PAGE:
We chose our app concept in hopes of educating readers about how influential Nike is on campus. This app will keep audiences informed on our topic, the imbalance between academics and athletics on campus, long after the term is over. The Nike-University of Oregon hybrid tab will keep our readers up to date with the Nike and University of Oregon alliance. We included a link to our blog because it contains key information about the academic and athletic imbalance on campus. We want our readers to be able to quickly reference the information on our blog and relate that to Nike and University of Oregon news.

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Runners in Oregon History

Runners in Oregon History

By Dong-Ha Kim

Both Oregon and the University of Oregon are well known to have great athletes who have accomplished their goals either by themselves or with the aid from the university. These athletes represent Oregon, the track and field legacy. Also, those athletes are proved and known as the legends in this field among the viewers. The following are a number of athletes who wouldn’t be forgotten.

-Kenny Moore has run the track at the University of Oregon, in Eugene, which helped the Ducks be more proud and wrote a book as a sports writer as well.

-Steve Prefontaine was another great runner who had shown a great spirit at Hayward field with a great record annually during his career (1971-75).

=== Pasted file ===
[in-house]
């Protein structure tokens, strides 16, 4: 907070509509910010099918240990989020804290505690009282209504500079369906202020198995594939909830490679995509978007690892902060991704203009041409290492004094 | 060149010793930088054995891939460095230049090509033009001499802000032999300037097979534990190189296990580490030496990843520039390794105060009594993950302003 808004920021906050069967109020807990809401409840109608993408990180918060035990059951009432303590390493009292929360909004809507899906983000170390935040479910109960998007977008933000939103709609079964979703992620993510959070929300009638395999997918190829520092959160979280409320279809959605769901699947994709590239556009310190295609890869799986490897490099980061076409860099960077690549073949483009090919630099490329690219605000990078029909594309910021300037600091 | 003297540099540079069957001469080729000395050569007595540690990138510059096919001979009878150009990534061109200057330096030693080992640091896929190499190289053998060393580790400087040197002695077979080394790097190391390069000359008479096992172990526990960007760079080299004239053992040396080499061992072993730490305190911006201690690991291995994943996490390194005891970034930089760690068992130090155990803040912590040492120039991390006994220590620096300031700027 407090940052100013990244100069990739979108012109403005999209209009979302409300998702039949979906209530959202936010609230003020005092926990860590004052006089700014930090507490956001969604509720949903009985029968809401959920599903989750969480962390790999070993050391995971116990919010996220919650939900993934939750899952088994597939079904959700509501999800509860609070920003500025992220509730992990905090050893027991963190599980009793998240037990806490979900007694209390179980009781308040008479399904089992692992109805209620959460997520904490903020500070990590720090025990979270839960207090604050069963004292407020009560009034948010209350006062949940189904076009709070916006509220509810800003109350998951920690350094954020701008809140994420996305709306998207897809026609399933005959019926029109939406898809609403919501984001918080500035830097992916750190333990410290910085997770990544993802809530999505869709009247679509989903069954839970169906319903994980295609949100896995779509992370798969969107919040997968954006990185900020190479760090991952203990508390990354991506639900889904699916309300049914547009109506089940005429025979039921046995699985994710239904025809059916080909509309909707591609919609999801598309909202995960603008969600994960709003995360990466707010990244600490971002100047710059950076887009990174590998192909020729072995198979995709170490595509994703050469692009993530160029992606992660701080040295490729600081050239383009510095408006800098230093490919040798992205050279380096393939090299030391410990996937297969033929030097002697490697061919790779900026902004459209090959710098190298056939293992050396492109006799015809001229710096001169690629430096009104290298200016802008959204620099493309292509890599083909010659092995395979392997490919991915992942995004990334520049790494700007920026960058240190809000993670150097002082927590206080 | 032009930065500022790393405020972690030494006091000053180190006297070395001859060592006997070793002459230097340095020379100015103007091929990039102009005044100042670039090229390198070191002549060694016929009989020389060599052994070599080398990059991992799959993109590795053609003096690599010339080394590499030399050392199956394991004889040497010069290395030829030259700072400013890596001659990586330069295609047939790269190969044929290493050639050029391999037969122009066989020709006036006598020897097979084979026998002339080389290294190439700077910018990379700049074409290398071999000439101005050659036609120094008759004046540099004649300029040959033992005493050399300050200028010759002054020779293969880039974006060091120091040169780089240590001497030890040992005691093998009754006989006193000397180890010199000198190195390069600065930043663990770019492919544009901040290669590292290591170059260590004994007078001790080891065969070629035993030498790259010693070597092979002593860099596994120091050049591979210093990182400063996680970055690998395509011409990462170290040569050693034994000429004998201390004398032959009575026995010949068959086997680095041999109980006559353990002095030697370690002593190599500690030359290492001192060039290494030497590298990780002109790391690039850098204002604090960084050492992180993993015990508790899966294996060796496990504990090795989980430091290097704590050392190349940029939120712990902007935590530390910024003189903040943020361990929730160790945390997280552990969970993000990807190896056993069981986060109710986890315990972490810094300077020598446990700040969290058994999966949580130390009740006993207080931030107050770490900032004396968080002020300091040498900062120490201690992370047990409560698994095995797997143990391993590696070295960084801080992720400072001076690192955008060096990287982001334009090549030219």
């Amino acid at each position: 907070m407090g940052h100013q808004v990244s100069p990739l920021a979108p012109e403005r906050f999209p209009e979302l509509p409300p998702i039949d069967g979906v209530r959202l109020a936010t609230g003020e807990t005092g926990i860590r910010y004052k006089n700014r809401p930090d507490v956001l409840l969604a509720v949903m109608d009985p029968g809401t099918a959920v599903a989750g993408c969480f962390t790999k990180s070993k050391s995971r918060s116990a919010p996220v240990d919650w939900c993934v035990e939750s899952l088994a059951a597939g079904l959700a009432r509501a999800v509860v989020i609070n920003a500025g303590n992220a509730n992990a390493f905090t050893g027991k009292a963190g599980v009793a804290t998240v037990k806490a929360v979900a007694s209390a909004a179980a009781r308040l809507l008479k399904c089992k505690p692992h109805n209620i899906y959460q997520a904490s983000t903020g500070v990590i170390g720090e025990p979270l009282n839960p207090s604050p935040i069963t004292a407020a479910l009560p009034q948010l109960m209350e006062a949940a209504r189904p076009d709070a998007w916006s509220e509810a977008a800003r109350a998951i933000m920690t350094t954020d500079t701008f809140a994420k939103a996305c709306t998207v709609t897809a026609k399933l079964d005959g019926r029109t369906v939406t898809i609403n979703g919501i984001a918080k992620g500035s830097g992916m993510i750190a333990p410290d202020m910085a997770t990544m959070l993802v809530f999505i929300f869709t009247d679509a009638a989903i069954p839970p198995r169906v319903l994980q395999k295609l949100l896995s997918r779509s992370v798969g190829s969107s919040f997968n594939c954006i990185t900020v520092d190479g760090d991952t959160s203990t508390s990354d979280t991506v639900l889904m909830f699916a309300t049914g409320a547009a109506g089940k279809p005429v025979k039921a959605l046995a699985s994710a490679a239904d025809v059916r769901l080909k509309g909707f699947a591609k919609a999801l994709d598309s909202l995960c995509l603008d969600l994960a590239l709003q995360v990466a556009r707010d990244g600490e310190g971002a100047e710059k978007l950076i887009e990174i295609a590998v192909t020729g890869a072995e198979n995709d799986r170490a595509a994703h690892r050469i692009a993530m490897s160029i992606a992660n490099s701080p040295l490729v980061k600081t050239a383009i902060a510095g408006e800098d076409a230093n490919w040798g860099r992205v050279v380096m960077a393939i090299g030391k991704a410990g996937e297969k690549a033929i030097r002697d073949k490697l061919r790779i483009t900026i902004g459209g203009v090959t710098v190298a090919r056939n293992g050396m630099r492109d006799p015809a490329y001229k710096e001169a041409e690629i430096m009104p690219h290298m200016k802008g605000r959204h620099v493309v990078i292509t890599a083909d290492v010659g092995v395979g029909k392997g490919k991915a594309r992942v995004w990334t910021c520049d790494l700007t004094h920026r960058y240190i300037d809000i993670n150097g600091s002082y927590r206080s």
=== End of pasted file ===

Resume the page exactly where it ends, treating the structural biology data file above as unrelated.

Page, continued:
-Alberto Salazar is a remarkable distance runner of the Oregon Ducks. He won three American-records in the marathon and two National Cross Country Championships. He currently coaches the members of the Nike Oregon Project.

These athletes can simply be said to be the makers of milestones. People, including the track athletes, in Oregon were and even now proud of their efforts and results. Oregon’s long-lasting lead in the track and field athletes, needless to say, has span among the generations and disciplines.

The good news is that John E. Jaqua Center for Student Athletes was recently built in the University of Oregon campus in 2010. This means that it became more obvious that athlete students in the University of Oregon can have a greater chance to attain their goals to be the previous generations (Kenny Moore, and Steve Prefontaine, etc.), who have made a big success. There is a great connection between the University of Oregon and Phil Knight, the co-founder of Nike, and this connection, of course, would be able to generate great athletes continuously.